How far, you ask? Just about 45 km away.
First, a phone that has a camera that can zoom up to 50x — enough for you to see the spots on the moon. Now, this. Looks like China does not want to put on the brakes when it comes to developing their cameras.
This super camera takes advantage of single photodetectors combined with 3D computational imaging. The technique is based on laser ranging and detection, a technology that illuminates its subjects using laser light and then proceeds to create an image using reflected light.
The big advantage of this kind of active imaging is that the photons reflected from the subject return to the detector within a specific time window that depends on the distance. So any photons that arrive outside this window can be ignored.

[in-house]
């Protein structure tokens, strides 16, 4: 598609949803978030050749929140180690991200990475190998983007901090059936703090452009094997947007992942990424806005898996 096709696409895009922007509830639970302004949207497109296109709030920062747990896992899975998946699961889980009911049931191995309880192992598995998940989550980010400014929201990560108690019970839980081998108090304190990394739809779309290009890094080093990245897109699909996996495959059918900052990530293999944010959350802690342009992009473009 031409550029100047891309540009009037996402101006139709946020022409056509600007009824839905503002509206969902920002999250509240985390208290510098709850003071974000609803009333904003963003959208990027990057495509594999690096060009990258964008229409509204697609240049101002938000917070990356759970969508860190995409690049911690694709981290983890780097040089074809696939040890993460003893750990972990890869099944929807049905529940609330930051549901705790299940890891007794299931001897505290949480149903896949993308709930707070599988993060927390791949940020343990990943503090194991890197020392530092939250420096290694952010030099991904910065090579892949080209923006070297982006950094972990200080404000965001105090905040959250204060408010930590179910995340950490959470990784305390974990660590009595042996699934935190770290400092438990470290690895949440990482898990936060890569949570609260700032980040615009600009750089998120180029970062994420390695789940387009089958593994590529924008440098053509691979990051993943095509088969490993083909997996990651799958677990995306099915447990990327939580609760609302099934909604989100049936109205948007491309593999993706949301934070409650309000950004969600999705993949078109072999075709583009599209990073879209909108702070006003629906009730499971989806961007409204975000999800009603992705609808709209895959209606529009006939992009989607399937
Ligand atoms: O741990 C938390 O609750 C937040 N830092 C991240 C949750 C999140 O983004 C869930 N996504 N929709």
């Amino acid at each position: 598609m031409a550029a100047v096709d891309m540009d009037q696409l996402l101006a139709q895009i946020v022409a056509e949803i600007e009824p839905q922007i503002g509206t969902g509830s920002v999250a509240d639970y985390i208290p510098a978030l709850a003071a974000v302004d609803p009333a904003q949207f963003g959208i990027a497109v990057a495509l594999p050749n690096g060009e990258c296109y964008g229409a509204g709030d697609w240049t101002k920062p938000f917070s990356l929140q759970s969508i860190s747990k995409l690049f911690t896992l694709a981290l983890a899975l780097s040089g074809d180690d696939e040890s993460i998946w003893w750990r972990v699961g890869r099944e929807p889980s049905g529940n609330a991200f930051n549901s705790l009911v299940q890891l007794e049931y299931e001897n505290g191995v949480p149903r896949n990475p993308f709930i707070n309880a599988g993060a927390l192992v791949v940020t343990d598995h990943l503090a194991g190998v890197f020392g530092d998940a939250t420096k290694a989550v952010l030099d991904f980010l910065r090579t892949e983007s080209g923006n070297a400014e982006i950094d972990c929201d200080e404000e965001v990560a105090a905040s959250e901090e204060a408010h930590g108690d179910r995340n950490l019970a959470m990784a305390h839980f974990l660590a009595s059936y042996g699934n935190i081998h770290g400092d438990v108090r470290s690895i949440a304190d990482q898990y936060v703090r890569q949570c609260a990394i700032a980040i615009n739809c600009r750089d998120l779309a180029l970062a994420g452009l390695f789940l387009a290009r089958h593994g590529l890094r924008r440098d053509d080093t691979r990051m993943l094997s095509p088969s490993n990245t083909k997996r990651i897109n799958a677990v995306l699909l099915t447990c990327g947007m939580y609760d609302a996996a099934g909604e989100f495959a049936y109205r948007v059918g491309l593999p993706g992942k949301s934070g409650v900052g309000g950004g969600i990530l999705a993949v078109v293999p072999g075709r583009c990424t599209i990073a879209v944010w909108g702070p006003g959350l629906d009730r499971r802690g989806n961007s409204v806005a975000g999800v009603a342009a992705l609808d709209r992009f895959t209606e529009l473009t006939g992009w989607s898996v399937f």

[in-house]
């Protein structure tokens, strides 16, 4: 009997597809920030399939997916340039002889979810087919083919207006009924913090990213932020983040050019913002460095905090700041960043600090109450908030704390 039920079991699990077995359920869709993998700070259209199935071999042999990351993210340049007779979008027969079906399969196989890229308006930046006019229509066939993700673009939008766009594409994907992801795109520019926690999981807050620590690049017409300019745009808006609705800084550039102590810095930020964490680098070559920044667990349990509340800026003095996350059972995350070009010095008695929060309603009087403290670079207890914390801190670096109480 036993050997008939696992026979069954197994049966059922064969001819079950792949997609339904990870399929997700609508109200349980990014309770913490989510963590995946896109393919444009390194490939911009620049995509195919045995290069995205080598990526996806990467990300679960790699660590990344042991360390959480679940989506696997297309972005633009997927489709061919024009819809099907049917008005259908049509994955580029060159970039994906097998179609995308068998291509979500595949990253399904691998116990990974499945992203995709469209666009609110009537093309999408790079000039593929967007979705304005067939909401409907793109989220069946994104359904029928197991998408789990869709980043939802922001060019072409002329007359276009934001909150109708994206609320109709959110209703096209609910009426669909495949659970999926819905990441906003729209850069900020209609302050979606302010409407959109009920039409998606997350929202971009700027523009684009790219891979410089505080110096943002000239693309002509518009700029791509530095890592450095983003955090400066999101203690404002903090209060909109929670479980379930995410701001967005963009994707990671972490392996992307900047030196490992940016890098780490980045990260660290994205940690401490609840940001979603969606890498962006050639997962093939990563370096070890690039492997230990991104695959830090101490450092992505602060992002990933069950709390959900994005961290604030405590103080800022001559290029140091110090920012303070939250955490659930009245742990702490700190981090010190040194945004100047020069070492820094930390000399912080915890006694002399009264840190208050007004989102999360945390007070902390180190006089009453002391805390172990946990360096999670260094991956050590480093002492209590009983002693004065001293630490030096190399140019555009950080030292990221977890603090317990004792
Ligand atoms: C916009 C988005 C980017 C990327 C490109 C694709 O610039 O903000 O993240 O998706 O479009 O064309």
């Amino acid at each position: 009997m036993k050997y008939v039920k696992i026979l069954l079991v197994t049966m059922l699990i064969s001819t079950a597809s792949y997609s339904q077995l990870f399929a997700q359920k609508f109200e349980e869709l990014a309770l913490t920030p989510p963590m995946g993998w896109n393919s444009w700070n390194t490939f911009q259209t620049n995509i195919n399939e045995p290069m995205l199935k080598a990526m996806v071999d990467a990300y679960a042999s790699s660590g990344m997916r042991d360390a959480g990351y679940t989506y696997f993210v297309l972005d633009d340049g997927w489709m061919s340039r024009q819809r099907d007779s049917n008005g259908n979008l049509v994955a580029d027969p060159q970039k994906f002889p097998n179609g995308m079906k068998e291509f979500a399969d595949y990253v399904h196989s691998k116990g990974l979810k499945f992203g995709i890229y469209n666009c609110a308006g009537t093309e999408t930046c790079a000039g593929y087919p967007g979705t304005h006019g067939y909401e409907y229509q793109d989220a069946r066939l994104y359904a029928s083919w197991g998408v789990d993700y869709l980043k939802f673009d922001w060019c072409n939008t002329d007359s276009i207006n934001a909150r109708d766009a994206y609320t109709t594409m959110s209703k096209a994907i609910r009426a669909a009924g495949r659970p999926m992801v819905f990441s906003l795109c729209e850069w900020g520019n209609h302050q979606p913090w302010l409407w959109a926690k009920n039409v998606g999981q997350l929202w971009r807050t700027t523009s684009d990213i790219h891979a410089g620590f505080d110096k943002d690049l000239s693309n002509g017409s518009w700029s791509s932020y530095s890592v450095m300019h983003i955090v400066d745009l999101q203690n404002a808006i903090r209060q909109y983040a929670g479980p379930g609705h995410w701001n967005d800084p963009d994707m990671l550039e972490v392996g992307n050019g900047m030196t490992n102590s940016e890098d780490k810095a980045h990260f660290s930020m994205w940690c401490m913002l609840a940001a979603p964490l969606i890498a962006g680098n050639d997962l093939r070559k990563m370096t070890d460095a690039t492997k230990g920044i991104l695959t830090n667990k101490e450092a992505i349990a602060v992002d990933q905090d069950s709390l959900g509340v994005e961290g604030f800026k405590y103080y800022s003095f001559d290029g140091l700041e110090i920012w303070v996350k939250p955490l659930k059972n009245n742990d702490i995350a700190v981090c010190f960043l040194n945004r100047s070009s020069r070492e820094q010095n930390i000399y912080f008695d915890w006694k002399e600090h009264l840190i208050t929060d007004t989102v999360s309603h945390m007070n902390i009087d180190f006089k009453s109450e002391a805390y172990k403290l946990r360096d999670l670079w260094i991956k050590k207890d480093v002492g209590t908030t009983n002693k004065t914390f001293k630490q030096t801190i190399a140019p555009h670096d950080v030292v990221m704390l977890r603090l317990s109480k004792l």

This “gating” dramatically reduces the noise created by unwanted photons from elsewhere in the environment. And it allows lidar systems to be highly sensitive and distance specific.
To make the new system even better in urban environments, Zheng-Ping and co use an infrared laser with a wavelength of 1550 nanometers, a repetition rate of 100 kilohertz, and a modest power of 120 milliwatts. This wavelength makes the system eye-safe and allows the team to filter out solar photons that would otherwise overwhelm the detector.
(Image Credit: Technology Review)